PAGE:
An ethics complaint recently revealed that Terry McAuliffe, Democratic candidate for Virginia governor, accepted $350,000 from a foreign entity connected to an investigation into money laundering. The National Legal and Policy Center requested that the Federal Election Commission investigate McAuliffe’s accepting political donations from foreign citizens.
Paul Kamenar, an attorney for the National Legal and Policy Center, states how Terry McAuliffe has been known for accepting foreign donations in the past. He went on to say how McAuliffe must be investigated on serious allegations for receiving $350,000 in illegal foreign donations to fund his current campaign.
The United States currently does not allow foreign countries or entities to fund political candidate. Donations can only be arranged if foreign funds have been donated by an American-based subsidiary run by American leadership. A foreign compromise can be considered a murky distinction.
The entity that donated to McAuliffe’s campaign, LycaTel LLC, is an entity that belongs to a Sri Lankan-British national. McAuliffe received $350,000 in July from LycaTel LLC. LycaTel LLC is also owned by a U.K.-based telecom conglomerate, which has a history of offshore businesses that have led to tax fraud and money laundering charges.
Allirajah Subaskaran is the alleged mastermind behind the web of entities and owns other companies that have been under investigation in France for unpaid taxes. French prosecutors said that 19 people were arrested by authorities during the investigation and that they were suspected of being part of a money-laundering scheme that implicated Lycamobile Services and Lycamobile Mobile.
The United Kingdom was reported to have photographed activity linked to the fraud, with images showing weekly totes bags of cash worth up to $1,000,000. All parties denied the wrongdoing. McAuliffe’s campaign has also ignored requests for comment regarding the ethics complaint.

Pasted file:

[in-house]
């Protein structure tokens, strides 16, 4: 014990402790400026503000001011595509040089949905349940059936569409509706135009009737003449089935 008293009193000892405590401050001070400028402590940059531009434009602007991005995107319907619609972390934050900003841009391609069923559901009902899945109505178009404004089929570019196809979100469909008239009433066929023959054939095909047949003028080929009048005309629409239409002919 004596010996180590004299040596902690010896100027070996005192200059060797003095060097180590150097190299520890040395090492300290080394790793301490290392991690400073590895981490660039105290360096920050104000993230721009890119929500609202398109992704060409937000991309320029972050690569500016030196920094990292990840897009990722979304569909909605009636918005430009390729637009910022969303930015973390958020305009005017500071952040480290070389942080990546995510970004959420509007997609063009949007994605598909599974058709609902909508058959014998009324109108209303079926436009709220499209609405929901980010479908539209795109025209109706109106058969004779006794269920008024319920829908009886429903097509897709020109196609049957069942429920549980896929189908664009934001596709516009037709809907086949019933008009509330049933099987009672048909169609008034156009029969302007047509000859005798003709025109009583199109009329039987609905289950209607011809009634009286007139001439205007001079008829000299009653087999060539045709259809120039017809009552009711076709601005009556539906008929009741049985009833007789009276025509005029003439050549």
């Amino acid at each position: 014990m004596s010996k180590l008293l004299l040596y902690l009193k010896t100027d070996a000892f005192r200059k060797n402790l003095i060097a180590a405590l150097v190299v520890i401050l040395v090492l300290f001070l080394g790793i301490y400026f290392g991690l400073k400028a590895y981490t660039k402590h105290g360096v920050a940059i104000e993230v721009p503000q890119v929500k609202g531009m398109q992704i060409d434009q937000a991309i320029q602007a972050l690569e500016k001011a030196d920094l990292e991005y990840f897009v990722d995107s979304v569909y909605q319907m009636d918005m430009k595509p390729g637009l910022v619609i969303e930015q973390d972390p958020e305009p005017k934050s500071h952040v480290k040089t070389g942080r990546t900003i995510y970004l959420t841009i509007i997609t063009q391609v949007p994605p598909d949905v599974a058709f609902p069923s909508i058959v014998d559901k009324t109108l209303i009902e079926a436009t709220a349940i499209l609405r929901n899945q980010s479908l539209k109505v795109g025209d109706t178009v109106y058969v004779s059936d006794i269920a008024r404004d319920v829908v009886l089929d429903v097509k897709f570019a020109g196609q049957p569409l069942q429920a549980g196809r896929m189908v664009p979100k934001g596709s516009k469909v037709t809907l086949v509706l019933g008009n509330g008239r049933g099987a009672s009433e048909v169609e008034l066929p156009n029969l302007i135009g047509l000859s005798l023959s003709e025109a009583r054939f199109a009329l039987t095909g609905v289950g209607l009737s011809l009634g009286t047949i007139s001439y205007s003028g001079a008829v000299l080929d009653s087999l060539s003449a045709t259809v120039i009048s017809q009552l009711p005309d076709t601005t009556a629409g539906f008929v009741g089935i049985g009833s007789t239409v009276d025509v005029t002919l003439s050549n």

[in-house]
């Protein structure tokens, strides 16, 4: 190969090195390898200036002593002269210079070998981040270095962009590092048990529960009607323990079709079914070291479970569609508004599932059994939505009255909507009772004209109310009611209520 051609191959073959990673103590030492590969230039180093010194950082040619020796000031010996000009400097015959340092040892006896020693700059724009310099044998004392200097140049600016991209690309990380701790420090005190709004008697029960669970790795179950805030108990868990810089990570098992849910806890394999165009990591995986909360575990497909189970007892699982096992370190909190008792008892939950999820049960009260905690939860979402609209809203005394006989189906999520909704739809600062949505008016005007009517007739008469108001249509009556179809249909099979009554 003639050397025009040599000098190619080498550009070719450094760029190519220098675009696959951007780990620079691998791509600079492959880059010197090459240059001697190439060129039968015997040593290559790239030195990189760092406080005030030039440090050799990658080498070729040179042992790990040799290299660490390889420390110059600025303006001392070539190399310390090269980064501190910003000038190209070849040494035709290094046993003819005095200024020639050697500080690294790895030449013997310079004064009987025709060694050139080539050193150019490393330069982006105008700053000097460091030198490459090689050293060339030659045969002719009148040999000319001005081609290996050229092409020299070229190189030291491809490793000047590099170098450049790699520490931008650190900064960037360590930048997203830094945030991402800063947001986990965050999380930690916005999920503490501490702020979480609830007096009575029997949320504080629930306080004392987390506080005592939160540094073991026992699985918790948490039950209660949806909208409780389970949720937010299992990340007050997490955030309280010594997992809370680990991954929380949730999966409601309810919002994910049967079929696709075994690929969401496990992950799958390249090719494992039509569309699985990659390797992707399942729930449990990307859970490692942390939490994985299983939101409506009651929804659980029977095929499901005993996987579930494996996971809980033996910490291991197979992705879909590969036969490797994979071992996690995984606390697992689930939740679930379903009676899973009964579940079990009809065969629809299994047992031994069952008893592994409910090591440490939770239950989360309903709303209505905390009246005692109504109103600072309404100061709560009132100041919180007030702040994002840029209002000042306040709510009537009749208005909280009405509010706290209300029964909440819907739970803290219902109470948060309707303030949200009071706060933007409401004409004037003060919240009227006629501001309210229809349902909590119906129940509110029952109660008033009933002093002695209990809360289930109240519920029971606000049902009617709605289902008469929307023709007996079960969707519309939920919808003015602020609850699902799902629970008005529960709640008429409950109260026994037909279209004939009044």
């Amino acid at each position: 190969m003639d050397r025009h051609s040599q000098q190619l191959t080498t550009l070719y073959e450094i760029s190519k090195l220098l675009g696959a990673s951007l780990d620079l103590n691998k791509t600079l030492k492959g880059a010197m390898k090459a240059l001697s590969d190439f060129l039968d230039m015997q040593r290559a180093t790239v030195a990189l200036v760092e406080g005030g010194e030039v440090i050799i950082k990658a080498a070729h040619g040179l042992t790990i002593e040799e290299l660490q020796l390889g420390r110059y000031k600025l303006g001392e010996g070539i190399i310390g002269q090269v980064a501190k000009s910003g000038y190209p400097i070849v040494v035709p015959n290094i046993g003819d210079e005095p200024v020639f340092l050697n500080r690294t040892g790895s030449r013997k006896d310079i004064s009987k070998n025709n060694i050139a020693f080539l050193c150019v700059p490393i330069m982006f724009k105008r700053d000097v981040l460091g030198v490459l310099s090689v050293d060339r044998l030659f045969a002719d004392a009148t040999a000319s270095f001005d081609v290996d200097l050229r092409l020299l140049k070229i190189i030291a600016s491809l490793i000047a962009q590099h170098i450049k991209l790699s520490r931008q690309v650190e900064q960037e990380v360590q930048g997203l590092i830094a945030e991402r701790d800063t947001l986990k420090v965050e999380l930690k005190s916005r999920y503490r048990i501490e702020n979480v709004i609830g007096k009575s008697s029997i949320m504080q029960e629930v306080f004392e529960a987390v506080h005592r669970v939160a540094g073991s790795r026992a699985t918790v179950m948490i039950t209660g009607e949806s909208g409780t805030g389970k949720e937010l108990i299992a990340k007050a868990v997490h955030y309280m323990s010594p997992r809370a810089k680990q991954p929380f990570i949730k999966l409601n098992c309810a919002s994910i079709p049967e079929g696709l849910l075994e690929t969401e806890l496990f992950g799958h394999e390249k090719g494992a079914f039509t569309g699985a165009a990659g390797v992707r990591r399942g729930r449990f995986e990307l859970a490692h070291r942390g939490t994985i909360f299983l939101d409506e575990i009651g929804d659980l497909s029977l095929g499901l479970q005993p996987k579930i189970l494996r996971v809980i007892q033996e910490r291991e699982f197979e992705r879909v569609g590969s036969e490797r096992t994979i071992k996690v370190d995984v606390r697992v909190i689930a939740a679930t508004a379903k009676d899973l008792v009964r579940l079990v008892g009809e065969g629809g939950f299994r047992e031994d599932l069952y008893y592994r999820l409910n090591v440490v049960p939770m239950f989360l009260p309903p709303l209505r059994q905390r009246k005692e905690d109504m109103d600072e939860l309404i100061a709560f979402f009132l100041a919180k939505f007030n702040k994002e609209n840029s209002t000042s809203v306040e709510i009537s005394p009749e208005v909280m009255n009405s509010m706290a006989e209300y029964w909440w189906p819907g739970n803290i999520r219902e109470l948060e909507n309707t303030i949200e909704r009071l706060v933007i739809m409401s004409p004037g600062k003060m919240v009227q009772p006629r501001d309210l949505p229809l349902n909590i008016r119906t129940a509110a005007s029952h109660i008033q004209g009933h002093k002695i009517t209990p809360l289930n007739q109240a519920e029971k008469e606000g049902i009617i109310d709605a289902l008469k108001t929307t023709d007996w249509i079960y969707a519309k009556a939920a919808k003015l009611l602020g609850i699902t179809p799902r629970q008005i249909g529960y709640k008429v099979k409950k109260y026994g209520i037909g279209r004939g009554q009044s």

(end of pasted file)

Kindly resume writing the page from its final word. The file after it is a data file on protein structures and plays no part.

McAuliffe’s campaign is still recovering from last week’s tiki torch stunt, which included five people holding tiki torch scenes in front of Youngkin’s campaign bus in an attempt to remind Virginians what happened in Charlottesville four years ago.
The Lincoln Project admitted to having produced the scene and said that their stunt was meant to connect Youngkin’s campaign and President Donald Trump. The Lincoln Project’s statement harkened to Charlottesville, where Trump was misquoted saying that neo-Nazis living in Charlottesville were “very fine people.” The line has been misquoted numerous times throughout mainstream media.
McAuliffe’s communications chief Renzo Olivari was forced to apologize and said that he deeply regrets the incident and would use it as an opportunity to learn and grow from his mistakes. He also apologized for past racist tweets, adding that he tweeted things clearly unacceptable and that he is ashamed of what he has done.
Screen captures of tweets show Olivari’s alleged tweeting, “#TweetLikeAGuy going out with da nigguhs,” and “#ThingsBlackFolksNeverThrowAway broken lamps.”
Youngkin recently spoke about McAuliffe’s sinking campaign, adding how he is using very divisive political tactics that are beyond pale have no place on Virginia politics. He accused Terry McAuliffe of showing his true colors, adding that it is the reason why people are rejecting him.
Youngkin said that Virginians have rejected the “partisan, divisive political style” that Terry McAuliffe has cultivated over his 43-year political career. Youngkin said that he is the “Godfather” of the modern-day progressive Democratic Party and he is seeing it all fall apart. It’s no surprise that McAuliffe is accepting dirty money – he’s a Dem.
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